From Vision to Life

From Vision to Life

Queer Threads spreads

A look inside Queer Threads, edited by John Chaich.

Mark LaFavor
Queer Threads: Crafting Identity and Community

Queer Threads: Crafting Identity and Community

Mark LaFavor

Queer Threads: Crafting Identity and Community
Edited by John Chaich, designed by Todd Oldham
AMMO Books, $40

Do crochet and queerness intersect?

Queer Threads: Crafting Identity and Community answers that question with an intimate look at the 30 artists in the traveling exhibition of the same name curated by John Chaich.

Through exquisite photography, the first half of the book explores the work in fiber, thread, and cloth, its visual narratives and emotional content, highlighting a world of craft traditions reimagined through the lens of queer creativity and a queer passion for color.

The second half connects the artists with an exceptional group of 30 stars of dance, fashion, design, music, and other fields. These exchanges consider how textiles and queerness align – and diverge.

It’s not an obvious fit, as the interview with artist Liz Collins suggests. “Threads are not queer and are totally queer just like any other material, medium, art form,” she says. “A part of me doesn’t care much about this narrative, but on the other hand, I care deeply, because much of what I’m talking about in my art is my own queer story.” ~Michael Radyk
 


 

Theaster Gates: Black Archive

Black Archive

Mark LaFavor

Theaster Gates: Black Archive
Edited by Thomas D. Trummer, text by Romi Crawford
Kunsthaus Bregenz, $50

Theaster Gates often sees transformative potential where others do not.

Take, for example, the archive of what Gates has called “negrobilia” – objects depicting racist stereotypes of African Americans, which collector Edward J. Williams amassed with the intention of removing them from the market and thus the public eye. In Black Archive, based on Gates’ 2016 exhibition at the Kunsthaus Bregenz in Austria, the artist displays and transforms Williams’ objects and other artifacts in a complex and labor-intensive body of work made from materials such as wood, clay, metal, rubber, and tar.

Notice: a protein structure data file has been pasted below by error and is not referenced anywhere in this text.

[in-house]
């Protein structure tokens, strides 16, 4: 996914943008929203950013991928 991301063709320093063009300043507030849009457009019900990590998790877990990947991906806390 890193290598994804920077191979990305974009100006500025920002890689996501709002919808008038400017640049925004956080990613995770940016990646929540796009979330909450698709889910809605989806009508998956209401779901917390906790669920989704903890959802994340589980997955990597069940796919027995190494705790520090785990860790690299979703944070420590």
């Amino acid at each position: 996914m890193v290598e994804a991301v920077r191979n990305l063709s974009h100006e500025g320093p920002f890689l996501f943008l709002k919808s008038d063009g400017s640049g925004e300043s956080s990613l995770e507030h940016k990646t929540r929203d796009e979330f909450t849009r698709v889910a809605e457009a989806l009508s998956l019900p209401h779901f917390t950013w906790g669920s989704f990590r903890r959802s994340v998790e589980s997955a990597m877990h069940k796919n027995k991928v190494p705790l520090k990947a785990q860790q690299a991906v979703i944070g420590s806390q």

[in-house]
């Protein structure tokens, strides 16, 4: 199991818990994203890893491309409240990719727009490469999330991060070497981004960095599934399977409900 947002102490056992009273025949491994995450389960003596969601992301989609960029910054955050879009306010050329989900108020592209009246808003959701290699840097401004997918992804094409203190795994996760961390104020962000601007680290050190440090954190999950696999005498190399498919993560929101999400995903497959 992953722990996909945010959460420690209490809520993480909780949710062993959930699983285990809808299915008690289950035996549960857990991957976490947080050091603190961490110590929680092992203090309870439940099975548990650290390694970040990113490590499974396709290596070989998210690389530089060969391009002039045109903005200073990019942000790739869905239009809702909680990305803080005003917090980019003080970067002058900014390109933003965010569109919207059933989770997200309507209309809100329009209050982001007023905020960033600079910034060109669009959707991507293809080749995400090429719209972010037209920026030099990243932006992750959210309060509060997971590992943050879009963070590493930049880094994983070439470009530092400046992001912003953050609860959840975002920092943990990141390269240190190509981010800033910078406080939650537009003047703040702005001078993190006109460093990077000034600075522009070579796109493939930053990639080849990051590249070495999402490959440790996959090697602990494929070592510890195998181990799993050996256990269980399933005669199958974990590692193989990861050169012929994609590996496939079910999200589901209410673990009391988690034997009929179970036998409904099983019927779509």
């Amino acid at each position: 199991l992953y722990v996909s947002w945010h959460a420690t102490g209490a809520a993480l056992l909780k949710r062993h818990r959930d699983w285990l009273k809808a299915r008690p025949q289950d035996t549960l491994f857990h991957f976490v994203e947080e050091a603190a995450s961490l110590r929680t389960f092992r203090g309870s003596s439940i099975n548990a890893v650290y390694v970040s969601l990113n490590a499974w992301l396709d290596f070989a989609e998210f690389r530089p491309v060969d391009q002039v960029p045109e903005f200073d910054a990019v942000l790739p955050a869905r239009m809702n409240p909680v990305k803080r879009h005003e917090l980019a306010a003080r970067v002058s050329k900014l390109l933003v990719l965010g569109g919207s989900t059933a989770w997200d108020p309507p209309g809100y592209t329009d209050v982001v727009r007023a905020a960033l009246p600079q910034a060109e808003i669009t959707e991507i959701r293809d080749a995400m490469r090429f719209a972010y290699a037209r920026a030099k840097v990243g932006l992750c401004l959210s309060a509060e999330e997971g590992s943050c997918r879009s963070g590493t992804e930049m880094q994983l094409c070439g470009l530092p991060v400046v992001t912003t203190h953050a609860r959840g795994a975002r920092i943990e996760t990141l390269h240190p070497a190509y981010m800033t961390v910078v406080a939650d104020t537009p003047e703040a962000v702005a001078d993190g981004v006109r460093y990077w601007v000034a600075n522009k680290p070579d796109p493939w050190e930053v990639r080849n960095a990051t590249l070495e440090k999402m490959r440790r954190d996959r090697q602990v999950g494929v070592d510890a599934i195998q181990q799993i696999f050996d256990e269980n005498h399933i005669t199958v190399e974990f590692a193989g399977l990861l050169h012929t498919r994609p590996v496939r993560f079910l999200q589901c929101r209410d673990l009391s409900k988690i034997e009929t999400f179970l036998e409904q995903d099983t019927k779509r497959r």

Detailed imagery of the objects and the installation, alongside a critically engaging historical examination and a contemplative dialogue with the artist, make Black Archive a transformative object in and of itself. ~Jessica Shaykett
 


 

The Artist as Cultural Producer: Living and Sustaining a Creative Life

The Artist as Cultural Producer: Living and Sustaining a Creative Life

Mark LaFavor

The Artist as Cultural Producer: Living and Sustaining a Creative Life
Edited by Sharon Louden
Intellect Books, $42

This sequel to the popular book Living and Sustaining a Creative Life: Essays by 40 Working Artists contains 40 wonderfully plainspoken stories of artistic life. Together, the first-person essays comprise a sort of accidental manual for finding a foothold and making a living while creating art that makes a difference in the larger community. The essays are lightly edited, and some are overlong. But they have the charm of honest testimony by pioneers who could not have really been prepared for their journeys, the dogged trial and error of their work.

Artists whose focus is on process and interaction, rather than product, must hack their own paths. And thank heavens they do. As Hyperallergic editor in chief Hrag Vartanian writes in the foreword, “Artists are our conscience; they are innovators, healers, chance-takers, and activists.” Our communities need these resourceful people, whether or not that is widely acknowledged.

Some creative people look at the market and ask, “What does it need?” Cultural producers, you could say, ask the same question of the cultural landscape – and set about trying to fill the need. ~Monica Moses